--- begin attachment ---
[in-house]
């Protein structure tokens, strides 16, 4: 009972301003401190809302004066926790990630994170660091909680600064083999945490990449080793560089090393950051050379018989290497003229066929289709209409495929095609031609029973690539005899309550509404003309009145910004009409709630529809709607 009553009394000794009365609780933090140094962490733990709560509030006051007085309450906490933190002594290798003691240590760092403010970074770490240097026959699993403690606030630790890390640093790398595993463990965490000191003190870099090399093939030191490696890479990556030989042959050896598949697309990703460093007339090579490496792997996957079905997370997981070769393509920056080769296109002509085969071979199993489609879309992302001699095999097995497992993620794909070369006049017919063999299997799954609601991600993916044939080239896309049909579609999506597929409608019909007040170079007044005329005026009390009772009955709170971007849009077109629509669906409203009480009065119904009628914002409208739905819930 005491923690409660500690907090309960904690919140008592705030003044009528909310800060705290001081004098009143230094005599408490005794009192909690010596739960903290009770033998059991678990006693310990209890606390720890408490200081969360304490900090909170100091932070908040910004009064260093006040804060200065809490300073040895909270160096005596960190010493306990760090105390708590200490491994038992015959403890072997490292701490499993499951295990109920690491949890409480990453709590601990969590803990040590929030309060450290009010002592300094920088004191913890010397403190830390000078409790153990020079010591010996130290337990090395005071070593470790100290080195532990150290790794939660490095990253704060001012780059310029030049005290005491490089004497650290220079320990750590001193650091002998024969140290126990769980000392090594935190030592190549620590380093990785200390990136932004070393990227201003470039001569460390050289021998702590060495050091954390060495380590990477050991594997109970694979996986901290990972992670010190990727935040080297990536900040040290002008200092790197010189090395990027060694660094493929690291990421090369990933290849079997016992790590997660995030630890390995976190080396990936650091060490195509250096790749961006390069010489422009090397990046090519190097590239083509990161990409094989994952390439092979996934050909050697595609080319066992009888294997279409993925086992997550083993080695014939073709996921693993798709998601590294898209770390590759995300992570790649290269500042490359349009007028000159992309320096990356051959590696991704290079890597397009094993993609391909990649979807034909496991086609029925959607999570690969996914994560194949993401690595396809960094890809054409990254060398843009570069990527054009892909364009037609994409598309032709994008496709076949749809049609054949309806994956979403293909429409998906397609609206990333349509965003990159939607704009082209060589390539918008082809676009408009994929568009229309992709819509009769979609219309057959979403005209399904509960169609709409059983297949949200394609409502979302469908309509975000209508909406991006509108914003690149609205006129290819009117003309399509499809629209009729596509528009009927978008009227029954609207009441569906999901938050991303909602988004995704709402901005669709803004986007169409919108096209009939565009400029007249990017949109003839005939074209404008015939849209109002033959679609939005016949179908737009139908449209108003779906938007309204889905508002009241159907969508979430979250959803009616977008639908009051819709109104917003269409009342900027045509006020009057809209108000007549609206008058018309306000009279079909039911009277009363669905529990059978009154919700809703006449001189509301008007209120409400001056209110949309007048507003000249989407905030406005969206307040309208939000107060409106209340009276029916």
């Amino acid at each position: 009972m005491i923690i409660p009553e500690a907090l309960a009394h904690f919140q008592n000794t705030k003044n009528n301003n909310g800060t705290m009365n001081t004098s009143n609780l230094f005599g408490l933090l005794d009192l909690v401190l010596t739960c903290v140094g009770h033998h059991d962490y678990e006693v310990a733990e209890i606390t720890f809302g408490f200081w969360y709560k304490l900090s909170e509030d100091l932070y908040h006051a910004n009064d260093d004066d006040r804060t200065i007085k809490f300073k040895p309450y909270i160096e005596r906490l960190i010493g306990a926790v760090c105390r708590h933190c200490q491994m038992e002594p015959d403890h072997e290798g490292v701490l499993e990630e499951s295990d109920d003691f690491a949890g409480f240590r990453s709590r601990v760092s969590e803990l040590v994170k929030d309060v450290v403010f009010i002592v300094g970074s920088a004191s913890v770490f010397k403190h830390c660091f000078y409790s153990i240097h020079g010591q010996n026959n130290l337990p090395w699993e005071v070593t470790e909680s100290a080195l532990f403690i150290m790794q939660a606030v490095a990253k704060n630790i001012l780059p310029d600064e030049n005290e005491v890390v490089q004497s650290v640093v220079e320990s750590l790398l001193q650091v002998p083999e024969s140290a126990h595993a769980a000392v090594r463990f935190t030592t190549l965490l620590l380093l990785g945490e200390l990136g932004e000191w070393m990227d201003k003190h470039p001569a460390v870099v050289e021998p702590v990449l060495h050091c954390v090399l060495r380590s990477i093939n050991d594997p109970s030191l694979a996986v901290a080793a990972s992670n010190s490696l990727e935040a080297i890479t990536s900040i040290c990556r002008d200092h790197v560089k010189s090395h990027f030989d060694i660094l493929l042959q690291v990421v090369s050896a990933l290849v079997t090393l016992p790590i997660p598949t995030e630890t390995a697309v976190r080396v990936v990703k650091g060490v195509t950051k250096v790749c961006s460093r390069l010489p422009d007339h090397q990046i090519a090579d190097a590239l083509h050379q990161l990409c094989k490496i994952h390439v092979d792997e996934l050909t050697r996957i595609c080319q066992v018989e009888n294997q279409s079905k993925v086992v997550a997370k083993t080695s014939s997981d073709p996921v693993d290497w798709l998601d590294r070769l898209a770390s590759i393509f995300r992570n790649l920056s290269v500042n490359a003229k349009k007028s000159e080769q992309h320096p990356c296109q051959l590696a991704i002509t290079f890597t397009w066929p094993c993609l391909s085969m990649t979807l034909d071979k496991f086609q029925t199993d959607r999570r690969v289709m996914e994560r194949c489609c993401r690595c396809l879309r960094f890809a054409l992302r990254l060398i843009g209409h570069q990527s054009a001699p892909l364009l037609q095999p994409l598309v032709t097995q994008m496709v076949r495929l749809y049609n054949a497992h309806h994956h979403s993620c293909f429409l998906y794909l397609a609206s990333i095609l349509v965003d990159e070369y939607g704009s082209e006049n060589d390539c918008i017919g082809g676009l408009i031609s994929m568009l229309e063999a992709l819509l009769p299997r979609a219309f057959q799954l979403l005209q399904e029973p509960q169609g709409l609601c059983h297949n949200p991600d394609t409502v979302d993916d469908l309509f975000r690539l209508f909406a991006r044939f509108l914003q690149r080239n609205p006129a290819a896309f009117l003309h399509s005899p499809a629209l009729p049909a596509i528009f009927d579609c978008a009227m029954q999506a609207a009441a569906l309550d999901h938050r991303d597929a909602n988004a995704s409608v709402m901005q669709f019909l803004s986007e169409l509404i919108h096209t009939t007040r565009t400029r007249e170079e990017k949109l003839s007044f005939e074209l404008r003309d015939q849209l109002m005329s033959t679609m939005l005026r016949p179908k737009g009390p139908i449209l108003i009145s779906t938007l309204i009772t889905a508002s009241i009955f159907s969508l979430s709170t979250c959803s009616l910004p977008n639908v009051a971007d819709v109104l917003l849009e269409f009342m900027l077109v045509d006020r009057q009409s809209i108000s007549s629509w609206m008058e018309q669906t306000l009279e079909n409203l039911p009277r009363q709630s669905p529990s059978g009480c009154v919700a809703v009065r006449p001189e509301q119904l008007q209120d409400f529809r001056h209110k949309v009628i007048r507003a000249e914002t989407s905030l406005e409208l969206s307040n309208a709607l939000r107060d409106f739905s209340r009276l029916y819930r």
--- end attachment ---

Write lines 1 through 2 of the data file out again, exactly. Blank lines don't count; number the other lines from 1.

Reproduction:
[in-house]
């Protein structure tokens, strides 16, 4: 009972301003401190809302004066926790990630994170660091909680600064083999945490990449080793560089090393950051050379018989290497003229066929289709209409495929095609031609029973690539005899309550509404003309009145910004009409709630529809709607 009553009394000794009365609780933090140094962490733990709560509030006051007085309450906490933190002594290798003691240590760092403010970074770490240097026959699993403690606030630790890390640093790398595993463990965490000191003190870099090399093939030191490696890479990556030989042959050896598949697309990703460093007339090579490496792997996957079905997370997981070769393509920056080769296109002509085969071979199993489609879309992302001699095999097995497992993620794909070369006049017919063999299997799954609601991600993916044939080239896309049909579609999506597929409608019909007040170079007044005329005026009390009772009955709170971007849009077109629509669906409203009480009065119904009628914002409208739905819930 005491923690409660500690907090309960904690919140008592705030003044009528909310800060705290001081004098009143230094005599408490005794009192909690010596739960903290009770033998059991678990006693310990209890606390720890408490200081969360304490900090909170100091932070908040910004009064260093006040804060200065809490300073040895909270160096005596960190010493306990760090105390708590200490491994038992015959403890072997490292701490499993499951295990109920690491949890409480990453709590601990969590803990040590929030309060450290009010002592300094920088004191913890010397403190830390000078409790153990020079010591010996130290337990090395005071070593470790100290080195532990150290790794939660490095990253704060001012780059310029030049005290005491490089004497650290220079320990750590001193650091002998024969140290126990769980000392090594935190030592190549620590380093990785200390990136932004070393990227201003470039001569460390050289021998702590060495050091954390060495380590990477050991594997109970694979996986901290990972992670010190990727935040080297990536900040040290002008200092790197010189090395990027060694660094493929690291990421090369990933290849079997016992790590997660995030630890390995976190080396990936650091060490195509250096790749961006390069010489422009090397990046090519190097590239083509990161990409094989994952390439092979996934050909050697595609080319066992009888294997279409993925086992997550083993080695014939073709996921693993798709998601590294898209770390590759995300992570790649290269500042490359349009007028000159992309320096990356051959590696991704290079890597397009094993993609391909990649979807034909496991086609029925959607999570690969996914994560194949993401690595396809960094890809054409990254060398843009570069990527054009892909364009037609994409598309032709994008496709076949749809049609054949309806994956979403293909429409998906397609609206990333349509965003990159939607704009082209060589390539918008082809676009408009994929568009229309992709819509009769979609219309057959979403005209399904509960169609709409059983297949949200394609409502979302469908309509975000209508909406991006509108914003690149609205006129290819009117003309399509499809629209009729596509528009009927978008009227029954609207009441569906999901938050991303909602988004995704709402901005669709803004986007169409919108096209009939565009400029007249990017949109003839005939074209404008015939849209109002033959679609939005016949179908737009139908449209108003779906938007309204889905508002009241159907969508979430979250959803009616977008639908009051819709109104917003269409009342900027045509006020009057809209108000007549609206008058018309306000009279079909039911009277009363669905529990059978009154919700809703006449001189509301008007209120409400001056209110949309007048507003000249989407905030406005969206307040309208939000107060409106209340009276029916």